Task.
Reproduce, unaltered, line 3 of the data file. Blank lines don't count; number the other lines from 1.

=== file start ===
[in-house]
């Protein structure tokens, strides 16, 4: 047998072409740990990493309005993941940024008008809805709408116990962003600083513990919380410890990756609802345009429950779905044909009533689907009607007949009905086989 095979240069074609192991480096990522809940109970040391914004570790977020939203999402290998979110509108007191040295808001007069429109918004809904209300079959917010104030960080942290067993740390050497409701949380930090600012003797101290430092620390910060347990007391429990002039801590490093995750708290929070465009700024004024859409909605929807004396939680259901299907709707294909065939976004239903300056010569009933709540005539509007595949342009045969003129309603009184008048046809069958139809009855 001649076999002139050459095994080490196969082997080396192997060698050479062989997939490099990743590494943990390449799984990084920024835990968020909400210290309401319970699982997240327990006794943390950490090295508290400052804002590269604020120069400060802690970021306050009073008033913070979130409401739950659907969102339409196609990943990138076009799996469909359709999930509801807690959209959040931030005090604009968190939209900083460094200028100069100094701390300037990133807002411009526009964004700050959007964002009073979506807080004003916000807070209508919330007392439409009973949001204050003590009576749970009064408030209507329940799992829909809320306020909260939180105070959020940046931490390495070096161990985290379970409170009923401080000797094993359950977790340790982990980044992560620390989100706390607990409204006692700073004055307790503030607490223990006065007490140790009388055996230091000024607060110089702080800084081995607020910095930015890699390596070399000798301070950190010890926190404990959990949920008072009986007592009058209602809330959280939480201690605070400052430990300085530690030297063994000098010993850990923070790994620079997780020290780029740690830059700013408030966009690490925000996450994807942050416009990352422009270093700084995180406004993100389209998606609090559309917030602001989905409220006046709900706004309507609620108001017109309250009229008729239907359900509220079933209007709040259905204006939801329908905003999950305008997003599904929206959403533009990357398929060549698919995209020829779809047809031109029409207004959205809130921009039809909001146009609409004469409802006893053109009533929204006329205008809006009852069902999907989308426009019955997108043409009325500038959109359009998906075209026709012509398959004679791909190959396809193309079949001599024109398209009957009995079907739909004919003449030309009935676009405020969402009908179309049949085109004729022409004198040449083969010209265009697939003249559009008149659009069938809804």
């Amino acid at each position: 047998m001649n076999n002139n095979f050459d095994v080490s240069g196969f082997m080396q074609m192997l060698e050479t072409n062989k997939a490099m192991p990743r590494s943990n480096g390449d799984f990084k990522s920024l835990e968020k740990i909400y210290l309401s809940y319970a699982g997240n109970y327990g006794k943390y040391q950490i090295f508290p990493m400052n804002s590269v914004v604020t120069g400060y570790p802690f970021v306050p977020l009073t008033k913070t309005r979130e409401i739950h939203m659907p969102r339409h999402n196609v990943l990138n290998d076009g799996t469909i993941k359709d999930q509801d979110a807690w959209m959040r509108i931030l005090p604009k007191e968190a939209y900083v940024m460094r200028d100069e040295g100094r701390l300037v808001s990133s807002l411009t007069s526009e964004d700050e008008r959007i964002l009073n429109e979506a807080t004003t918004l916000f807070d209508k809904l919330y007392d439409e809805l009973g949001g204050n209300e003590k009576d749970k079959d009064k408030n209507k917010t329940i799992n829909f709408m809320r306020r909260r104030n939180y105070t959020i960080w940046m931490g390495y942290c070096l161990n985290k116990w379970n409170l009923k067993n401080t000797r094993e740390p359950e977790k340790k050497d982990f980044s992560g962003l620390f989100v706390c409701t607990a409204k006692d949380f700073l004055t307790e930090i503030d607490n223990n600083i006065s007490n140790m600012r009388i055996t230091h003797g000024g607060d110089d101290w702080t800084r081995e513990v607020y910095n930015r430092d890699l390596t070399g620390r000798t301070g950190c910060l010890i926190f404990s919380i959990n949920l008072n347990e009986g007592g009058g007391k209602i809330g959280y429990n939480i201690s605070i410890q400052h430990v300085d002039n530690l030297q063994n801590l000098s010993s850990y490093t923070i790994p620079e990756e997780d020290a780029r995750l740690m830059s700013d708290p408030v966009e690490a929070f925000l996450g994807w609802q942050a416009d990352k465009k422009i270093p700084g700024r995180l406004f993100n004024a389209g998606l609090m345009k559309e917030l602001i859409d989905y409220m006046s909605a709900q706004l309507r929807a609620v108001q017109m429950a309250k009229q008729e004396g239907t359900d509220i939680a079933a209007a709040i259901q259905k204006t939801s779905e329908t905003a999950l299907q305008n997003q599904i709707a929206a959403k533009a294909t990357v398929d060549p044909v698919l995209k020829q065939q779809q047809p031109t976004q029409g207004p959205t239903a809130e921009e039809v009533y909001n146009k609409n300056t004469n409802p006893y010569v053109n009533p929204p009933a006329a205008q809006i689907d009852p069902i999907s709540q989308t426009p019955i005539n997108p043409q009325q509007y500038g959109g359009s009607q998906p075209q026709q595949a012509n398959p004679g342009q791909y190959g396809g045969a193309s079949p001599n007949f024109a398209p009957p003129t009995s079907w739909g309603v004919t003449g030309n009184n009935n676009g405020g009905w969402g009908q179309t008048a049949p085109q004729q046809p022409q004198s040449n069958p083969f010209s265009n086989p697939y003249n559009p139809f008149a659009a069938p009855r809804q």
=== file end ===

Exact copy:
């Amino acid at each position: 047998m001649n076999n002139n095979f050459d095994v080490s240069g196969f082997m080396q074609m192997l060698e050479t072409n062989k997939a490099m192991p990743r590494s943990n480096g390449d799984f990084k990522s920024l835990e968020k740990i909400y210290l309401s809940y319970a699982g997240n109970y327990g006794k943390y040391q950490i090295f508290p990493m400052n804002s590269v914004v604020t120069g400060y570790p802690f970021v306050p977020l009073t008033k913070t309005r979130e409401i739950h939203m659907p969102r339409h999402n196609v990943l990138n290998d076009g799996t469909i993941k359709d999930q509801d979110a807690w959209m959040r509108i931030l005090p604009k007191e968190a939209y900083v940024m460094r200028d100069e040295g100094r701390l300037v808001s990133s807002l411009t007069s526009e964004d700050e008008r959007i964002l009073n429109e979506a807080t004003t918004l916000f807070d209508k809904l919330y007392d439409e809805l009973g949001g204050n209300e003590k009576d749970k079959d009064k408030n209507k917010t329940i799992n829909f709408m809320r306020r909260r104030n939180y105070t959020i960080w940046m931490g390495y942290c070096l161990n985290k116990w379970n409170l009923k067993n401080t000797r094993e740390p359950e977790k340790k050497d982990f980044s992560g962003l620390f989100v706390c409701t607990a409204k006692d949380f700073l004055t307790e930090i503030d607490n223990n600083i006065s007490n140790m600012r009388i055996t230091h003797g000024g607060d110089d101290w702080t800084r081995e513990v607020y910095n930015r430092d890699l390596t070399g620390r000798t301070g950190c910060l010890i926190f404990s919380i959990n949920l008072n347990e009986g007592g009058g007391k209602i809330g959280y429990n939480i201690s605070i410890q400052h430990v300085d002039n530690l030297q063994n801590l000098s010993s850990y490093t923070i790994p620079e990756e997780d020290a780029r995750l740690m830059s700013d708290p408030v966009e690490a929070f925000l996450g994807w609802q942050a416009d990352k465009k422009i270093p700084g700024r995180l406004f993100n004024a389209g998606l609090m345009k559309e917030l602001i859409d989905y409220m006046s909605a709900q706004l309507r929807a609620v108001q017109m429950a309250k009229q008729e004396g239907t359900d509220i939680a079933a209007a709040i259901q259905k204006t939801s779905e329908t905003a999950l299907q305008n997003q599904i709707a929206a959403k533009a294909t990357v398929d060549p044909v698919l995209k020829q065939q779809q047809p031109t976004q029409g207004p959205t239903a809130e921009e039809v009533y909001n146009k609409n300056t004469n409802p006893y010569v053109n009533p929204p009933a006329a205008q809006i689907d009852p069902i999907s709540q989308t426009p019955i005539n997108p043409q009325q509007y500038g959109g359009s009607q998906p075209q026709q595949a012509n398959p004679g342009q791909y190959g396809g045969a193309s079949p001599n007949f024109a398209p009957p003129t009995s079907w739909g309603v004919t003449g030309n009184n009935n676009g405020g009905w969402g009908q179309t008048a049949p085109q004729q046809p022409q004198s040449n069958p083969f010209s265009n086989p697939y003249n559009p139809f008149a659009a069938p009855r809804q």